TOKYO -- Japanese Prime Minister Shinzo Abe shuffled his Cabinet on Wednesday, adding two women and the son of a former leader to freshen his image but maintaining continuity on U.S.-oriented trade and security policies.
Taro Kono, who had been foreign minister, was appointed defense minister, while Toshimitsu Motegi, minister in charge of economic policy, is now foreign minister. Finance Minister Taro Aso kept his job.
"We hope to reach a win-win deal for both Japan and the U.S.," Motegi said.
With just two years left on his party leadership, Abe also sought to add some new faces and keep potential challengers close.
Getting the greatest attention was the new environment minister, Shinjiro Koizumi, the 38-year-old son of popular former Prime Minister Junichiro Koizumi. He was the only appointment in his 30s in a lineup dominated by men in their 50s and older.
Expectations in the Japanese public have been high for years that the younger Koizumi is destined to be Japan's leader. Koizumi has tended to keep a distance from Abe, although both hold the conservative pro-U.S. policies of the ruling Liberal Democratic Party.
Abe told reporters that he was proud of his choices as people, mostly veterans, who will tackle reforms to keep Japan competitive in the "new era" of globalization.
On Koizumi, he said: "I have big hopes he will take up challenges with innovative ideas fitting of someone from the younger generation."
Yu Uchiyama, professor of political science at the University of Tokyo, said the appointments, besides Koizumi, showed Abe chose those who were very close to him.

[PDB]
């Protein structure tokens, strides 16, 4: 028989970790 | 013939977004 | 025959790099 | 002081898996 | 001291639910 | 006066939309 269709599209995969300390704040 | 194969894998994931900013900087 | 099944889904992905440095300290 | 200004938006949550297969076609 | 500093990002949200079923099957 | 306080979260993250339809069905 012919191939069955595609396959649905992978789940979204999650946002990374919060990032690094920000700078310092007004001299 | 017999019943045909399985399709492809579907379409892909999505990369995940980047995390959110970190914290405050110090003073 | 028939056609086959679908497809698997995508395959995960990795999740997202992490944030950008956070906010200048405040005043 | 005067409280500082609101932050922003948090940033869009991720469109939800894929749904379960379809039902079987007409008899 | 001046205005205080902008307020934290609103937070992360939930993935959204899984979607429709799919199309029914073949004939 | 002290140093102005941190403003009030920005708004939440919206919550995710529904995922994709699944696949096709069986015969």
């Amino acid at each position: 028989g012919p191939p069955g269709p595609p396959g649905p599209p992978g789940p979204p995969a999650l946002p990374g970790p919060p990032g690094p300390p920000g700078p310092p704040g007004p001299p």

"Abe wanted the popular Koizumi under his control," Uchiyama said. "This is a big step for Koizumi toward becoming future prime minister, but he will also be tested for the first time in a major way."
Also in the limelight are two new female ministers, Internal Affairs and Communications Minister Sanae Takaichi and Seiko Hashimoto, a former Olympian speedskater who was appointed minister in charge of the 2020 Tokyo Olympics.
Women in the Cabinet tend to get attention in Japan, which is criticized as lagging in promoting females in both the private sector and politics.
The nationally circulated Asahi newspaper said the Cabinet appointments showed Abe was building his successors but, at the same time, having candidates competing with each other in an effort to maintain his influence.
"A strategy to create a post-Abe fight," a front-page headline said.
By rewarding various politicians with posts, Abe has avoided a "lame duck" syndrome, in which he would be powerless during what's remaining of his party leadership, said political analyst Masatoshi Honda.
Until he came to power in 2012, Japan tended to have a "revolving door" of one leader toppled after another, partly because of recurring corruption scandals. Abe also served as prime minister from 2006 to 2007.
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